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© 1987-2017
Scott R. Larson

Building façade in Cannes, France

Still lurking in the Shadows

The holiday season should be the happiest time of the year. And yet many people suffer anxiety and depression in the last weeks of the year. Given the state of the world, I suppose this isn’t too surprising. And I think you know what I’m getting at. That’s right, who wouldn’t feel a bit down in the mouth when this is the first December in four years that we haven’t had a brand new Lord of the Rings movie to look forward to?

Still, there is a silver lining in the situation. Last week the extended DVD version of Return of the King was released, so we did at least get 50 new minutes of Peter Jackson’s opus. Of course, the Missus bought it for me for Christmas the first day it was available. And how do I know this? Well, because, in order to save her time and effort, I actually picked it up myself and sent her the invoice. It was the least I could do to make her Christmas shopping burden a little easier.

There are other silver linings in the film and TV world this holiday season. Two, in particular, involve projects to which I have alluded to before and which both happen to have the word “shadows” in their titles. Last February I mentioned both of them. I noted that the WB network had ordered a pilot of a new version of Dark Shadows, giving it the Smallville hip and young treatment. It was questionable whether this was actually good news, but it didn’t matter, since we didn’t get to see the new series anyway. As far as I know, the WB never aired the pilot, although I suppose there is still a faint hope that it could turn up at some point. I don’t actually get the WB here in Ireland, but fortunately (or not) there are British satellite channels that draw heavily from WB programming, so I am sure I would get my chance.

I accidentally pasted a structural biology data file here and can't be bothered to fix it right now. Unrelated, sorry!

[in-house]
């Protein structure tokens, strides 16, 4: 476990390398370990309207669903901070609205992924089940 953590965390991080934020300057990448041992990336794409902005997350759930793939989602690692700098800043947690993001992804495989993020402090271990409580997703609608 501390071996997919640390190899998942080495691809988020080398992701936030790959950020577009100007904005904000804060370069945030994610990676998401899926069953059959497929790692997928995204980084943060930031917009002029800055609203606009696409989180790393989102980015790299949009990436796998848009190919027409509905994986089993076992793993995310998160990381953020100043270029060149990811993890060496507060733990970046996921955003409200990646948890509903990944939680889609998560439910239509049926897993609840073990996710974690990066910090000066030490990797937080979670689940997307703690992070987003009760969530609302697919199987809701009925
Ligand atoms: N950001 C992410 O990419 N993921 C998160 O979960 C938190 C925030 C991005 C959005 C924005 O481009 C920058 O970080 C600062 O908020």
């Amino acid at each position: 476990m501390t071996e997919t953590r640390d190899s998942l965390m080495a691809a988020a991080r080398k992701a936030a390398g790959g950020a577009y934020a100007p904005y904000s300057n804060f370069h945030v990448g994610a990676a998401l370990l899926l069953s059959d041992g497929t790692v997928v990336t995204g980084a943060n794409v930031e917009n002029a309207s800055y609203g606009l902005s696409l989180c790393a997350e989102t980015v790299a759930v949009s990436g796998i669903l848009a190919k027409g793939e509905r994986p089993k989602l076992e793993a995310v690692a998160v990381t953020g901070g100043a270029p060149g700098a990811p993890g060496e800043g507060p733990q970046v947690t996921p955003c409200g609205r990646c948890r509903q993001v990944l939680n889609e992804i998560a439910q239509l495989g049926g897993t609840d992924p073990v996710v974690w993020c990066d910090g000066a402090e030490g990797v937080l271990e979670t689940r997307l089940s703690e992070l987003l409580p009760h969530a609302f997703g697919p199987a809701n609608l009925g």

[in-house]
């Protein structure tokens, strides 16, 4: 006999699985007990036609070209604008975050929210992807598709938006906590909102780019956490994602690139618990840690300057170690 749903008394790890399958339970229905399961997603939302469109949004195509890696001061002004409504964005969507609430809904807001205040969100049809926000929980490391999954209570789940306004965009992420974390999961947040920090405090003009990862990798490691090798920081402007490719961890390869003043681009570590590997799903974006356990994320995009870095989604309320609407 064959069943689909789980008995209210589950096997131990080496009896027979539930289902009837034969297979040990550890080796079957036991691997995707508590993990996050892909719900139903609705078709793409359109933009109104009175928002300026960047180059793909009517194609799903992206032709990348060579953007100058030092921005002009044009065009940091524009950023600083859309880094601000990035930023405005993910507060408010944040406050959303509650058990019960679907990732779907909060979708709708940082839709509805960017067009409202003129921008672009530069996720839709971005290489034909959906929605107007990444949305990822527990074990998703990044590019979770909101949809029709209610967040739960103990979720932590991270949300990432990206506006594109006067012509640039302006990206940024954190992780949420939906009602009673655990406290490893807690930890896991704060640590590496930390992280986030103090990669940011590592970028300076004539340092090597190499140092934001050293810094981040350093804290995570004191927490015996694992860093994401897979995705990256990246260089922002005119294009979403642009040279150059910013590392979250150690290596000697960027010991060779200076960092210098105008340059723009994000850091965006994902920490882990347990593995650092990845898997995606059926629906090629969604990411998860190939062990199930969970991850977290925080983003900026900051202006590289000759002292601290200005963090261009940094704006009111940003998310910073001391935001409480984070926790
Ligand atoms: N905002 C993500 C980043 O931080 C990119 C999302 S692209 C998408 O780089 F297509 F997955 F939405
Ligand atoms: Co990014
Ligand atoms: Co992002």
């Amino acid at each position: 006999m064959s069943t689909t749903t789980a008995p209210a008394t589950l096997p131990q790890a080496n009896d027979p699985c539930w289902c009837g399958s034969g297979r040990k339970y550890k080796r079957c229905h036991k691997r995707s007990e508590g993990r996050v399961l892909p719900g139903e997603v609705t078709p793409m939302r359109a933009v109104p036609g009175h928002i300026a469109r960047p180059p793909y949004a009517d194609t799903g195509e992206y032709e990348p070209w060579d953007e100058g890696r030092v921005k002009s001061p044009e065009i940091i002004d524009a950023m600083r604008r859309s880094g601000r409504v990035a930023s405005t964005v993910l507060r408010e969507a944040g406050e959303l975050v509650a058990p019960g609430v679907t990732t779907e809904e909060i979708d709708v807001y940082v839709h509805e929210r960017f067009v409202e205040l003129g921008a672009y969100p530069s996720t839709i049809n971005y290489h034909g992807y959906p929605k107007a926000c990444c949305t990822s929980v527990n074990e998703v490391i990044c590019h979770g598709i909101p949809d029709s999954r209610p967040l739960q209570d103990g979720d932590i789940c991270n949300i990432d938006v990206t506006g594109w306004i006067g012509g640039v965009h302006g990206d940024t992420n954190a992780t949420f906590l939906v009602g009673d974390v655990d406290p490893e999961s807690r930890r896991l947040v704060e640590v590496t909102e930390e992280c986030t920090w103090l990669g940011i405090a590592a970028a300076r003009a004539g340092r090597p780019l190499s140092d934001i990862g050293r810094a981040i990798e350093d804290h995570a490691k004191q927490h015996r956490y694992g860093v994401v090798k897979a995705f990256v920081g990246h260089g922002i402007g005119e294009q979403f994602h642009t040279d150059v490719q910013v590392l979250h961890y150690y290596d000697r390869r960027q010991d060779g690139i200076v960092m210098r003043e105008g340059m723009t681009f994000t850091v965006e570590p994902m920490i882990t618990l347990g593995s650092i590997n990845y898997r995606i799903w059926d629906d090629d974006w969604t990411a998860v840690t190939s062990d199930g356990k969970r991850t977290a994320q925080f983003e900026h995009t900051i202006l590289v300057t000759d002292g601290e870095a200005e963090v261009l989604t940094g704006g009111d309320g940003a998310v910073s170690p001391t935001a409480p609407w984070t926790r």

But, unexpectedly, I did get a burst of new Dark Shadows lore a couple of weeks ago. Somehow I had missed the fact that there had been a cast reunion, of sorts, of the original series, more than 30 years after it went off the air. A sequel was written as an audio play by Jamison Selby with assistance from Jim Pierson. It was performed by no fewer than eleven alumni of the original cast at a Dark Shadows festival in New York in August 2003 and recorded as a two-CD set. The CD set, I was happy to find out, is available from MPI Home Video ( Running 1 hour and 46 minutes, the play, called Return to Collinwood, brings us up to date with what has happened to the supernatural-plagued Collins clan in their centuries-old mansion on a remote, storm-prone part of the Maine coast.

The cast is led by David Selby, who reprises the role of Quentin Collins. For years I had had the impression that Selby wanted to distance himself from his work on Dark Shadows. While not exactly a Hollywood superstar, Selby has had a respectable career, appearing in movies such as Raise the Titanic, White Squall, the second Mighty Ducks sequel and a personal favorite of mine (if only for the title), Headless Body in Topless Bar. He is probably best known for spending practically the entire decade of the 1980s starring in the prime-time soap Falcon Crest. But it turns out that he named his son after a Dark Shadows character (Jamison) and now has starred in this audio play, which that same son scripted. Given that three decades had passed between the last episode of the regular series and this sequel, it is not surprising that a number of the original actors had passed on. In the audio play Elizabeth Collins Stoddard, played by the late Joan Bennett, has recently died and the plot revolves around a séance to contact her spirit. Her brother Roger, played by the late Louis Edmonds, has preceded her in death.